Evid Based Nurs 10:45 doi:10.1136/ebn.10.2.45
  • Treatment

Review: children <2 years of age with bilateral acute otitis media and children with otorrhoea benefit most from antibiotics

 Q Which subgroups of children with acute otitis media benefit from treatment with antibiotics?


GraphicData sources:

Cochrane Library, PubMed, EMBASE/Excerpta Medica, and proceedings of international symposia.

GraphicStudy selection and assessment:

randomised controlled trials (RCTs) that compared antibiotics with placebo or no treatment in children 0–12 years of age with acute otitis media and assessed pain and fever. 6 RCTs (n = 1643, mean age 3.4 y [range 0–11], 50% boys) met the selection criteria, and the authors were willing to supply raw data. Quality assessment based on 4 criteria (randomisation procedure; allocation concealment; follow up; and blinding of patients, caregivers, and outcome assessors) showed that the methodological quality of the individual trials was generally high.


a composite outcome of an extended course of acute otitis media, comprising pain (yes or no on parent diary), fever (temperature ⩾38°C), or both at 3–7 days. Secondary outcomes were pain and fever, assessed separately, and adverse effects.


Overall, antibiotics reduced an extended course of acute otitis media, pain, and fever (table). Subgroups of children <2 years of age with bilateral acute otitis media and children with otorrhoea benefited most from antibiotics (table). The most common adverse effects were diarrhoea (4–21% v 2–14% in the antibiotic and control groups, respectively) and rash (1–8% v 2–6%).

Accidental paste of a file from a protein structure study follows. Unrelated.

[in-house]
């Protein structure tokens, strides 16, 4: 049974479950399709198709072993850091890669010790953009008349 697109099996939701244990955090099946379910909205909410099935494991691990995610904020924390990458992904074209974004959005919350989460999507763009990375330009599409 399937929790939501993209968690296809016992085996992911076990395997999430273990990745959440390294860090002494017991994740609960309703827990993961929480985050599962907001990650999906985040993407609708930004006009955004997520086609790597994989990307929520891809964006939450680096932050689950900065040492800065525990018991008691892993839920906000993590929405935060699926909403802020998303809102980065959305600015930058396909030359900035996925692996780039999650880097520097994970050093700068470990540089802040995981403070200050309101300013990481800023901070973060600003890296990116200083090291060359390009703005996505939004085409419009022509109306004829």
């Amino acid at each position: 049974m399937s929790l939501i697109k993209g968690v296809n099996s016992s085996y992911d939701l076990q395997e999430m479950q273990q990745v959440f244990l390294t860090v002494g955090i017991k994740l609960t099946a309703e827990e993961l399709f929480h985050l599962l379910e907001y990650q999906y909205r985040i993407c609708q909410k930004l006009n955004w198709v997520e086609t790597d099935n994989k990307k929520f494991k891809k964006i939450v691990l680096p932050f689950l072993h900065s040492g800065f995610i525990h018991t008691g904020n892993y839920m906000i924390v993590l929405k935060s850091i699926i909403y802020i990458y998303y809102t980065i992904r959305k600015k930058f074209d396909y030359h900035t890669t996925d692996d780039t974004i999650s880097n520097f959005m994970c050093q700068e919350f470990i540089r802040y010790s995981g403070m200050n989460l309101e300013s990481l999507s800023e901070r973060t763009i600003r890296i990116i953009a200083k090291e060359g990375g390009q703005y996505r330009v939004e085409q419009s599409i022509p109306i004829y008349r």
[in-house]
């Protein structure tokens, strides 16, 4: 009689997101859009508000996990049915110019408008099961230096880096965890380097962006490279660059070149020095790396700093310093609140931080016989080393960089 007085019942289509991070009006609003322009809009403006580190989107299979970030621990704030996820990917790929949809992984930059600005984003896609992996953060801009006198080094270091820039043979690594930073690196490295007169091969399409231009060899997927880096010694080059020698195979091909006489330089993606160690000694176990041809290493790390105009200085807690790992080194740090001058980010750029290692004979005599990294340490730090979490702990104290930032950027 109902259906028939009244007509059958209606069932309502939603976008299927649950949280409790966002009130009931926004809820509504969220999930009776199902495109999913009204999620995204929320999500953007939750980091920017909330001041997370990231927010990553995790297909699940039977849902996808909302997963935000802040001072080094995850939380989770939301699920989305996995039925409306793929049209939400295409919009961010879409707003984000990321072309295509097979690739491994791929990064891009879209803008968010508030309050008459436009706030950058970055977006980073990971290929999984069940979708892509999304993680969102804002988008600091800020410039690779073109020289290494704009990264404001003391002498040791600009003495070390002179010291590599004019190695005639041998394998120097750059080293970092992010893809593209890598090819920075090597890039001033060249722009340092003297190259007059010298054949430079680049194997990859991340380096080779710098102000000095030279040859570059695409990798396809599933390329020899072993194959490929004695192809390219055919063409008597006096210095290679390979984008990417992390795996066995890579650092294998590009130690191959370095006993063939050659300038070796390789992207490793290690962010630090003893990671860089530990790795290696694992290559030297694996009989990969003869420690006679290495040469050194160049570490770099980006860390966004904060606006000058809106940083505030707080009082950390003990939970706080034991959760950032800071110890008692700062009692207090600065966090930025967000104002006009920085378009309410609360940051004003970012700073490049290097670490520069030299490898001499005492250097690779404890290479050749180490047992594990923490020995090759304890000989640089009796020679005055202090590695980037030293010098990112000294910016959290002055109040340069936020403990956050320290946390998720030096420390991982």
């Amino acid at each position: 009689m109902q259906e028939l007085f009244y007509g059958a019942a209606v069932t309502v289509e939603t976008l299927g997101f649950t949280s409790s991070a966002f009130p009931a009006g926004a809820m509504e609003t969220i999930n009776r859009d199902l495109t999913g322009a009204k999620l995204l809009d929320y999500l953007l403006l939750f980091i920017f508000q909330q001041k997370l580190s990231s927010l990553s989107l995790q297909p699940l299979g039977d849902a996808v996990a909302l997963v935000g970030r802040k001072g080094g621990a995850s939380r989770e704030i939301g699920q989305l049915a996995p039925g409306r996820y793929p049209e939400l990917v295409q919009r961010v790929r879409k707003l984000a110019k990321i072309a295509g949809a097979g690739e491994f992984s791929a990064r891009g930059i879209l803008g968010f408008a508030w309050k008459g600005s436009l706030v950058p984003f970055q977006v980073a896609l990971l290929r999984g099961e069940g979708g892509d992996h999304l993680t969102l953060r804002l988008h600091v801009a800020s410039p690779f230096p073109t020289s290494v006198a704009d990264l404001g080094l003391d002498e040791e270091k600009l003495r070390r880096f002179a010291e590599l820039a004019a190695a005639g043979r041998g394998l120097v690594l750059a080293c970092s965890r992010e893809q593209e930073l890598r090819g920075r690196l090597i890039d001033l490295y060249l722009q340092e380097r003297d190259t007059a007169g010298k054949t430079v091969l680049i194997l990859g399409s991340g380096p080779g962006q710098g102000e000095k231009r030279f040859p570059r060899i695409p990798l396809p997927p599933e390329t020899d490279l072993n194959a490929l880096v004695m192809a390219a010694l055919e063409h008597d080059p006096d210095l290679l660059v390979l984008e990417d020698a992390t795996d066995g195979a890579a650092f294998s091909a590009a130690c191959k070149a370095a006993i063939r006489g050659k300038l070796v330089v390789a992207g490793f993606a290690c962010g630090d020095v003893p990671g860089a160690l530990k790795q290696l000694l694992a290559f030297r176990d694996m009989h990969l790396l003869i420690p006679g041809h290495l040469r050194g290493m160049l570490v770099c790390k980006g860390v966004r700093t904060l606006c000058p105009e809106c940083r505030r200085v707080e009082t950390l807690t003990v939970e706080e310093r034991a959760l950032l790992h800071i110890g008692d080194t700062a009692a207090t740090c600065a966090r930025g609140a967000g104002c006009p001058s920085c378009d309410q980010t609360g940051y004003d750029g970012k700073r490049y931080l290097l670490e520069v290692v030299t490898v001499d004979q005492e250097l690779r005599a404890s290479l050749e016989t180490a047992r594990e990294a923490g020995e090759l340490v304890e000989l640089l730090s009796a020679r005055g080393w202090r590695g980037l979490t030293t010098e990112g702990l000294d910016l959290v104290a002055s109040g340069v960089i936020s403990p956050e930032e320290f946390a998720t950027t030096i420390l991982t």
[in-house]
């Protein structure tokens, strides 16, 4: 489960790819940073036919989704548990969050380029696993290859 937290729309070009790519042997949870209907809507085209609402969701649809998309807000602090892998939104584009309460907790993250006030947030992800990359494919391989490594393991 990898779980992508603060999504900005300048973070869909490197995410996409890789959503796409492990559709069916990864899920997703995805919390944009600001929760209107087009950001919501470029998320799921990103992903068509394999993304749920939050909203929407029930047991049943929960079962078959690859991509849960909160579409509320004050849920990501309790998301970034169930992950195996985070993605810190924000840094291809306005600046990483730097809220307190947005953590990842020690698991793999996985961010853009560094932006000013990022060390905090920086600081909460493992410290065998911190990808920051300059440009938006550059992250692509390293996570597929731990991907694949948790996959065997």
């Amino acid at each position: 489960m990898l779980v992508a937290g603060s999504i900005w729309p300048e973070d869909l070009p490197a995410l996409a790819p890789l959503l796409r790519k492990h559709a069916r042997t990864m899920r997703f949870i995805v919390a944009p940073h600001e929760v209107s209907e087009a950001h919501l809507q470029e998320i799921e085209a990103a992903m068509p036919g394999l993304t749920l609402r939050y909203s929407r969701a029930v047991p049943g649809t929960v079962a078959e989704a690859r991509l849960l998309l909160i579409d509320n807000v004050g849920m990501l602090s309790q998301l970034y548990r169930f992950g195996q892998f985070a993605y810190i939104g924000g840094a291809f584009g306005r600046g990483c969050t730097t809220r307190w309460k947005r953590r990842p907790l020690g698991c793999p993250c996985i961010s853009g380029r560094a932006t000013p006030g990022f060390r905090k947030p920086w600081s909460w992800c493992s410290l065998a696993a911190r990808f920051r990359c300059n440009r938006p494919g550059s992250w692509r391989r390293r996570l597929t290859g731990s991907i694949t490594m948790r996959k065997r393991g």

Antibiotics v placebo or no treatment for acute otitis media (AOM) in children*


In children with acute otitis media, treatment with antibiotics reduces pain and fever at 3–7 days and is particularly beneficial in children <2 years of age with bilateral acute otitis media and children with otorrhoea.

A modified version of this abstract appears in Evidence-Based Medicine.


  1. Paula Renouf, RN, MS, NP
  1. University of Auckland, School of Nursing,
 Auckland, New Zealand

      Current US and UK guidelines recommend immediate antibiotic treatment for acute otitis media in children <6 months of age and in children <2 years, unless symptoms are mild.1 Both endorse an observational strategy for children >2 years of age, with certain provisos. Although these positions are supported by Rovers et al, the conclusion of this thorough meta-analysis of 6 RCTs is that an observational policy also seems justified for children <2 years of age who do not have signs of bilateral disease or otorrhoea with acute otitis media.

      There are, however, caveats in making such recommendations based on meta-analyses in which significant clinical heterogeneity exists and more severely affected children are under-represented.2 Of the 6 RCTs, 2 excluded children deemed to need immediate antibiotics, 1 did not include children <2 years of age, and another included only non-severe cases. Only 42% of all study patients had a bulging tympanic membrane. Furthermore, 2 of the trials used very low dose antibiotic regimens. All of these factors could significantly bias results in favour of non-treatment despite rigorous statistical analysis.

      A nurse practitioner’s or prescriber’s decision to withhold or delay antibiotic treatment depends on confidence and skill in the diagnosis of bacterial acute otitis media, the parent-clinician relationship, and assessment of the individual child and age, host, and environmental risk factors. The value of this review is its contribution to knowledge about which children benefit most from antibiotics. Whereas most children presenting to primary care with otitis symptoms can be safely managed with a “watch and wait” approach, the absence of bilateral disease in children <2 years of age or otorrhoea at the time of presentation may not be enough to exclude all serious bacterial cases meriting immediate treatment.



      • For correspondence: Dr M M Rovers, Julius Centre for Health Sciences and Primary Care, University Medical Centre Utrecht, Utrecht, The Netherlands. M.Rovers{at}

      • Sources of funding: Dutch College of General Practitioners and the Netherlands Organisation for Health Research and Development.

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